Open Access

A systematic review and mixed-treatment comparison of dapagliflozin with existing anti-diabetes treatments for those with type 2 diabetes mellitus inadequately controlled by sulfonylurea monotherapy

  • Michelle Orme1,
  • Peter Fenici2,
  • Isabelle Duprat Lomon2,
  • Gail Wygant3,
  • Rebecca Townsend4 and
  • Marina Roudaut2Email author
Diabetology & Metabolic Syndrome20146:73

https://doi.org/10.1186/1758-5996-6-73

Received: 14 February 2014

Accepted: 15 May 2014

Published: 11 June 2014

Abstract

Background

To compare the first-in-class sodium glucose co-transporter 2 (SGLT2) inhibitor, dapagliflozin, with existing type 2 diabetes mellitus (T2DM) treatment options available within the European Union (EU) for add-on therapy to sulfonylureas (SUs).

Methods

A systematic review was conducted to identify randomised controlled trials (RCTs) in T2DM patients inadequately controlled by SU monotherapy. Direct meta-analysis, Bucher indirect comparisons and Bayesian network meta-analysis (NMA) were conducted on studies meeting predefined inclusion criteria. Sufficient data were available to assess three clinical endpoints at 24 (+/- 6) weeks follow-up: mean change in HbA1c from baseline, mean change in weight from baseline, and the proportion of patients experiencing at least one episode of hypoglycaemia. The effect of confounding baseline factors was explored through covariate analyses.

Results

The search identified 1,901 unique citations, with 1,870 excluded based on title/abstract. From reviewing full-texts of the remaining 31 articles, 5 studies were considered eligible for analysis. All studies were comparable in terms of baseline characteristics, including: HbA1c, age and body mass index (BMI). In addition to dapagliflozin, sufficient data for meta-analysis was available for three dipeptidyl peptidase-4 (DPP-4) inhibitors and one glucagon-like peptide-1 (GLP-1) analogue. Based on fixed-effect NMA, all treatment classes resulted in statistically significant decreases in HbA1c at follow-up compared to placebo. Dapagliflozin treatment resulted in significantly decreased weight at follow-up compared to placebo (-1.54 kg; 95% CrI -2.16, -0.92), in contrast to treatment with GLP-1 analogues (-0.65 kg; 95% CrI -1.37, 0.07) and DPP-4 inhibitors (0.57 kg; 95% CrI 0.09, 1.06). The odds of hypoglycaemia were similar to placebo for dapagliflozin and DPP-4 inhibitor add-on treatment, but significantly greater than placebo for GLP-1 analogue add-on treatment (10.89; 95% CrI 4.24, 38.28). Assessment of NMA model heterogeneity was hindered by the small size of the network.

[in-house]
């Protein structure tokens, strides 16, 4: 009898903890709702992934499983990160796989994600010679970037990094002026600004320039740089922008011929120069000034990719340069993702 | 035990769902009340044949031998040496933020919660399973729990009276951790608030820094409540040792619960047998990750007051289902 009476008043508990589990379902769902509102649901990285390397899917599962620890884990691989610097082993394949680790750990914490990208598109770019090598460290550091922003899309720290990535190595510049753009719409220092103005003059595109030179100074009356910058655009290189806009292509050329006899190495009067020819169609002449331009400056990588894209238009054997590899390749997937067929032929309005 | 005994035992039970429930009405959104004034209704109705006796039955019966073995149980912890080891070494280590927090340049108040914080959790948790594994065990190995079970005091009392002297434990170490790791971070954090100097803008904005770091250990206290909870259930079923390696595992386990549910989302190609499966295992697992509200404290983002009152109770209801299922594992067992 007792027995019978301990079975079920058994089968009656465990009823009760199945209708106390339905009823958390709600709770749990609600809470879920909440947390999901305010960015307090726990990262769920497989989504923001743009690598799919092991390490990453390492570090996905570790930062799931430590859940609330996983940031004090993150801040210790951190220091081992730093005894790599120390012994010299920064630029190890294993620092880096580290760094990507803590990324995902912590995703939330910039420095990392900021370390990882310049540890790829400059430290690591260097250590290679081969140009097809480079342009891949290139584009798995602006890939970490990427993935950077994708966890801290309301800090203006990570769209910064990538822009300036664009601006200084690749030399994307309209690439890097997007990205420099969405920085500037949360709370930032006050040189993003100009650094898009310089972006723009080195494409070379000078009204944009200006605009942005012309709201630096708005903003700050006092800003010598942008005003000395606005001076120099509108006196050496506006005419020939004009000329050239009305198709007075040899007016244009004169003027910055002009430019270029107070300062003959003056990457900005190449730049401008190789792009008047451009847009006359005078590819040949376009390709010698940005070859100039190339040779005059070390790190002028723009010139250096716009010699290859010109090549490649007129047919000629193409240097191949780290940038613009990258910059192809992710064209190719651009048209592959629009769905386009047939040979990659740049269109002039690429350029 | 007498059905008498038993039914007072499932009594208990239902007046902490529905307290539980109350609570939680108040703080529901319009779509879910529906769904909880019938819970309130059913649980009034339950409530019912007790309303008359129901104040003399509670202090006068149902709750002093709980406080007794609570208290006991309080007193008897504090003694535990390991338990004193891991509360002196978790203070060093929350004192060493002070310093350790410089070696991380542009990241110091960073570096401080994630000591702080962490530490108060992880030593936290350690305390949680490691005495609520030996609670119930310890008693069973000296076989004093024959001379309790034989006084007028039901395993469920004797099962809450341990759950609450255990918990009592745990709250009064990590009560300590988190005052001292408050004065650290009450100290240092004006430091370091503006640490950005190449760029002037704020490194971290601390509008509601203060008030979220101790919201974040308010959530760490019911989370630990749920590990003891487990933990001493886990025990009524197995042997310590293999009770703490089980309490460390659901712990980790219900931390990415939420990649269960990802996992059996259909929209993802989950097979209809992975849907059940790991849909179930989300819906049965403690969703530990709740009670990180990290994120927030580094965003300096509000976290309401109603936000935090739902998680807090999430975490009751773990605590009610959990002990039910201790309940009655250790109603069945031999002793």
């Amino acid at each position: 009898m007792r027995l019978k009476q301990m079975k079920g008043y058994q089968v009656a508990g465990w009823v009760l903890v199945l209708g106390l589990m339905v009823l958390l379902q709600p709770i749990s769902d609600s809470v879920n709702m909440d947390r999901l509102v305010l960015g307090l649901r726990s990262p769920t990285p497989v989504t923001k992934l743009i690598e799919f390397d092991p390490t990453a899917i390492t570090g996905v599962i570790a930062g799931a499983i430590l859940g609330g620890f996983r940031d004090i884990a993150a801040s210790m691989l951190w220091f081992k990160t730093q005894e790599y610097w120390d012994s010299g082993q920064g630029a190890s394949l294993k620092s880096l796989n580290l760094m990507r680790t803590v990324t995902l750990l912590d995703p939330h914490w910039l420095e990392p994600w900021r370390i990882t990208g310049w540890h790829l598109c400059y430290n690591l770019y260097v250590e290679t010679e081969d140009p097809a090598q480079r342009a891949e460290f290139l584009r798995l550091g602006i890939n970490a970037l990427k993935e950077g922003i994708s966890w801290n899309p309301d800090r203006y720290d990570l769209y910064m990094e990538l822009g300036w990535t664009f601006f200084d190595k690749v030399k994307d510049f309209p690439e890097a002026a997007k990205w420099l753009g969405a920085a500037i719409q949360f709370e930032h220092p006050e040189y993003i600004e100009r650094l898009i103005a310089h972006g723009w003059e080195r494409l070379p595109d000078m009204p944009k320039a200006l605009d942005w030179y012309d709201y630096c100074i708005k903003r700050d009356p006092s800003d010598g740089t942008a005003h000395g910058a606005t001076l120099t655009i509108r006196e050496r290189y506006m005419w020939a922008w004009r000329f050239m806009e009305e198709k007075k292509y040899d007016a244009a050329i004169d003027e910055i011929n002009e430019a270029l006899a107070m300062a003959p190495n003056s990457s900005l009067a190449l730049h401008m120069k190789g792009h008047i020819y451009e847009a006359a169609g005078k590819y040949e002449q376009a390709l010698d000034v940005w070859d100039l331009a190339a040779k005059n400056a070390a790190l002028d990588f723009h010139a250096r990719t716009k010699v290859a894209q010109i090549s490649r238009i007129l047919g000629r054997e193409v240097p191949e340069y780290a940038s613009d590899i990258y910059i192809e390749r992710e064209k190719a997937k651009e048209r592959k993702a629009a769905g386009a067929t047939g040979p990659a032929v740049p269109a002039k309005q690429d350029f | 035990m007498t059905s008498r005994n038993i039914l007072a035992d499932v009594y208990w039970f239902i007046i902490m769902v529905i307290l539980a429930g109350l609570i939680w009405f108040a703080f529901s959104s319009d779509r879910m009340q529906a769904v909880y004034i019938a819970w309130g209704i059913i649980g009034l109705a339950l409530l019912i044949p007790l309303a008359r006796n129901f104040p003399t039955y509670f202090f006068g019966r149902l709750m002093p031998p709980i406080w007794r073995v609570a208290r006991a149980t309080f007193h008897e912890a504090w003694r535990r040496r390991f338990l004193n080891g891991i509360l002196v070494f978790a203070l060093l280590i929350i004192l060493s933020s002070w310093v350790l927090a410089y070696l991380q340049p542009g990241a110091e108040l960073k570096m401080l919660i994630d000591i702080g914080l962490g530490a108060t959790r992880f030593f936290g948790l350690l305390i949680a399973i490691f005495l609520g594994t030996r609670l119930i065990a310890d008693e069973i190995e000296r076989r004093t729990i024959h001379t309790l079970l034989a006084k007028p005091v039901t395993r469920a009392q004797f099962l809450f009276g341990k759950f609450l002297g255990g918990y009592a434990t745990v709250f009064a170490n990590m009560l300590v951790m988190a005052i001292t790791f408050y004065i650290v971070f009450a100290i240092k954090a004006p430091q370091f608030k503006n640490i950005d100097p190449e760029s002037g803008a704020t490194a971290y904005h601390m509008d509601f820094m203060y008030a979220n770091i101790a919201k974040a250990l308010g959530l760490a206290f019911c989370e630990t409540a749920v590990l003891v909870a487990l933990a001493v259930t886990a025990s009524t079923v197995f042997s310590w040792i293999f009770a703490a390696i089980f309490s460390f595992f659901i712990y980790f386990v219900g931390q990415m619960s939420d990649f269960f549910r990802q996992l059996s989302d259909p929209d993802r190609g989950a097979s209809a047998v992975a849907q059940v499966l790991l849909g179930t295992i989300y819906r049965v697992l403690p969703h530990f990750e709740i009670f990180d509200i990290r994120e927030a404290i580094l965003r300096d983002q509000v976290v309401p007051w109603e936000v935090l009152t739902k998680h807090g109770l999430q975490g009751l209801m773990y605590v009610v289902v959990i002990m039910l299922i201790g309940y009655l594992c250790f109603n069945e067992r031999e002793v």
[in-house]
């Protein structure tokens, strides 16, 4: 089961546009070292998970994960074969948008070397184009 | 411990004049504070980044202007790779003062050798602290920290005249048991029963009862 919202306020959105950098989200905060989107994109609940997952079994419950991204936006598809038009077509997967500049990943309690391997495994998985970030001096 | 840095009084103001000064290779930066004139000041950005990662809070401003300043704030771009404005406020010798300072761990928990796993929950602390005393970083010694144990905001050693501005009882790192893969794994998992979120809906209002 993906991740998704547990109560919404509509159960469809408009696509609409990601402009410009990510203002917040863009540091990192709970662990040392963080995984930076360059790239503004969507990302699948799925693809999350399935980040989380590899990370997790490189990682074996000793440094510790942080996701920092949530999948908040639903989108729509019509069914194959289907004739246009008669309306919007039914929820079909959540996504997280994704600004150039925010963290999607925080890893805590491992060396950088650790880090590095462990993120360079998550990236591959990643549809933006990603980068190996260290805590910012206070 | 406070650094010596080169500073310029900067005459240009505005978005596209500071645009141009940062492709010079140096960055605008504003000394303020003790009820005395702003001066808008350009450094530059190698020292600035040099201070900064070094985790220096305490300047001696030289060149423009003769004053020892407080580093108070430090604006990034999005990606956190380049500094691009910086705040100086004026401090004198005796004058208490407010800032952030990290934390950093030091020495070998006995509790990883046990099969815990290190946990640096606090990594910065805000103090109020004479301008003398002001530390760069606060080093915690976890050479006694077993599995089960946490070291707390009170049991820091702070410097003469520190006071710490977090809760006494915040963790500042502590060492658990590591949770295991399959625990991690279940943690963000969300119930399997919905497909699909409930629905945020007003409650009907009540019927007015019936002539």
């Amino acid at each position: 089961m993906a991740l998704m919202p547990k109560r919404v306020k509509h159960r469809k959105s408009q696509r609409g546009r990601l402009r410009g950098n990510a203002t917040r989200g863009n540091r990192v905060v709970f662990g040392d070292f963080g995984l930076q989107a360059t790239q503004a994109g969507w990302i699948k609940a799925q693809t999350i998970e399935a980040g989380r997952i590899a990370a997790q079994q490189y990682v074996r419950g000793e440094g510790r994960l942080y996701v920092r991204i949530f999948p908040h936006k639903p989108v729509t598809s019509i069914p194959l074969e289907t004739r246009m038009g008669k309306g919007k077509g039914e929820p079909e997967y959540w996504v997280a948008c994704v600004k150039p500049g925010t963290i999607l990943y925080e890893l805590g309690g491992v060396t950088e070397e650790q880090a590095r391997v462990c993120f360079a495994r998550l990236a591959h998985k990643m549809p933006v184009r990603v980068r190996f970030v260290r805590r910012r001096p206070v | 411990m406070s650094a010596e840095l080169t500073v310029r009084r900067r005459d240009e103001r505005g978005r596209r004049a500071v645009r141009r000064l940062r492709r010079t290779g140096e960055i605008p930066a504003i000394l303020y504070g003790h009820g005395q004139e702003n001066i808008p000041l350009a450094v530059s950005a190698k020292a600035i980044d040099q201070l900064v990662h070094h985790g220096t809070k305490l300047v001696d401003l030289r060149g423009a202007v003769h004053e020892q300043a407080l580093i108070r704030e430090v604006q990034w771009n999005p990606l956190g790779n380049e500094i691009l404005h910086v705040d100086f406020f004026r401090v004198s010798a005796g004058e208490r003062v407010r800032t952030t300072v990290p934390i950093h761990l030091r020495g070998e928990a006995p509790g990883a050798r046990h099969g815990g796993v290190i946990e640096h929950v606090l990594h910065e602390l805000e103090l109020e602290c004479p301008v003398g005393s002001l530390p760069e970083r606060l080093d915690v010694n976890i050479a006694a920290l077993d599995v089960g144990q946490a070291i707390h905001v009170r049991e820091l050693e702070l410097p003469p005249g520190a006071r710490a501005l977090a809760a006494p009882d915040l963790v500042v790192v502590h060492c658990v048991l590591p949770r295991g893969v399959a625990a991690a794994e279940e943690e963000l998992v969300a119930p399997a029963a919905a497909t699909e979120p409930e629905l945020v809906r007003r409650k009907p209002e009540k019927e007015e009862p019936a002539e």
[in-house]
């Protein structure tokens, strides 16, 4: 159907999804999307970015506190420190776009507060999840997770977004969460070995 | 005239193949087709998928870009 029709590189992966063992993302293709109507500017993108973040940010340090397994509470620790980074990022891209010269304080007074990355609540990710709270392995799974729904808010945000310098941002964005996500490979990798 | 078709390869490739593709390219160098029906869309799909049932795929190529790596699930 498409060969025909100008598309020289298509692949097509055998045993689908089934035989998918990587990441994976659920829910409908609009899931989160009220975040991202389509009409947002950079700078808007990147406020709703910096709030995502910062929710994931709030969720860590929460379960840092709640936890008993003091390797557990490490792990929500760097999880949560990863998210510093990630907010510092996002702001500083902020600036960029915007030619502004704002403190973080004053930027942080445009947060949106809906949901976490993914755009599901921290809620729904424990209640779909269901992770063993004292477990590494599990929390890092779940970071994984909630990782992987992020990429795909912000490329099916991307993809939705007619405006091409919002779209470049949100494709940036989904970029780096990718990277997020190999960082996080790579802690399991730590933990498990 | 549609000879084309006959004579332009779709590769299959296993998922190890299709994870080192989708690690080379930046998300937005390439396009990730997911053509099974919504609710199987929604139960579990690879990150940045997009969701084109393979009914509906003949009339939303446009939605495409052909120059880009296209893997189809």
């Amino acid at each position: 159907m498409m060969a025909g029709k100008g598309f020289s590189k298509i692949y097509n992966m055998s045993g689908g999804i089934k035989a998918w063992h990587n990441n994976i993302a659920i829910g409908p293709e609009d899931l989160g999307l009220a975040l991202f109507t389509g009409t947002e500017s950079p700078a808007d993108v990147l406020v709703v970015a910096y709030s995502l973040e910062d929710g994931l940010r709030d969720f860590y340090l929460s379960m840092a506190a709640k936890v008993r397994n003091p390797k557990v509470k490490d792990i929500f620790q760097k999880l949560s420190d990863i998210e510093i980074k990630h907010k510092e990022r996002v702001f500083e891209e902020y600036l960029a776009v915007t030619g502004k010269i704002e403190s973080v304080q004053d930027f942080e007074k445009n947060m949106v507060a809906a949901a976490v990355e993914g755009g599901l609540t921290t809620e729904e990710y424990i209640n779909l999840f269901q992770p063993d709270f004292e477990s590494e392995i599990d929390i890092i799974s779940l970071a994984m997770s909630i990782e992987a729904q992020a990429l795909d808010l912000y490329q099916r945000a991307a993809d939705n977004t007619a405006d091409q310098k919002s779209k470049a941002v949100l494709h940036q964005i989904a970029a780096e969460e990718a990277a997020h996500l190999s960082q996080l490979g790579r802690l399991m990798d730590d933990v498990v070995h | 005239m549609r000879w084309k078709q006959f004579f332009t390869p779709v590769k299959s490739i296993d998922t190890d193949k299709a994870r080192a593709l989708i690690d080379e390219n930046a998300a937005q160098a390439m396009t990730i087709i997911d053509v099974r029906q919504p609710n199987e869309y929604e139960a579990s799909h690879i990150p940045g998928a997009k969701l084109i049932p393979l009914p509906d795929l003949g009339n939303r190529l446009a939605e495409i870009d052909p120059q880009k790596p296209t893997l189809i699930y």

Conclusions

Dapagliflozin, DPP-4 inhibitors and GLP-1 analogues, in combination with SU, all provided better short-term glycaemic control compared to SU monotherapy. Dapagliflozin was the only add-on therapy that had both a favourable weight and hypoglycaemia profile compared to the other classes of treatment evaluated.

Keywords

Diabetes Dapagliflozin Mixed treatment comparison Systematic review Network meta-analysis

Background

Type 2 diabetes mellitus (T2DM) is becoming increasingly prevalent, primarily due to increases in obesity and physical inactivity. With this comes an associated increase in healthcare resource burden, including, but not limited to, the cost of anti-diabetes agents, hospital inpatient care and treatment of the complications of diabetes, such as retinopathy and amputation[16]. The primary treatment goal of diabetes management is to reduce glycaemic levels, lowering glycated haemoglobin (HbA1c) levels to below or around 7%[79], in order to most effectively reduce diabetes-related macro and microvascular complications[1014]. More effective drug therapies, enabling better disease stabilisation, could therefore have a significant impact on reducing healthcare resources required to treat such complications. Guidelines for treatment management include lifestyle modification at diagnosis, followed by metformin monotherapy as a first-line pharmacological treatment in most cases[7, 13, 15]. However, for patients where metformin is contraindicated, sulfonylureas (SUs) can be used as an alternative first-line pharmacological intervention[13, 15]. Contraindications to metformin are quite common among T2DM patients, with one retrospective study identifying as many as 60% metformin users as having at least 1 contraindication, of which heart failure and renal impairment were the most frequently present[16]. SUs exert their glucose-lowering effect by stimulating insulin secretion and are able to reduce HbA1c levels to a similar extent as metformin monotherapy[8].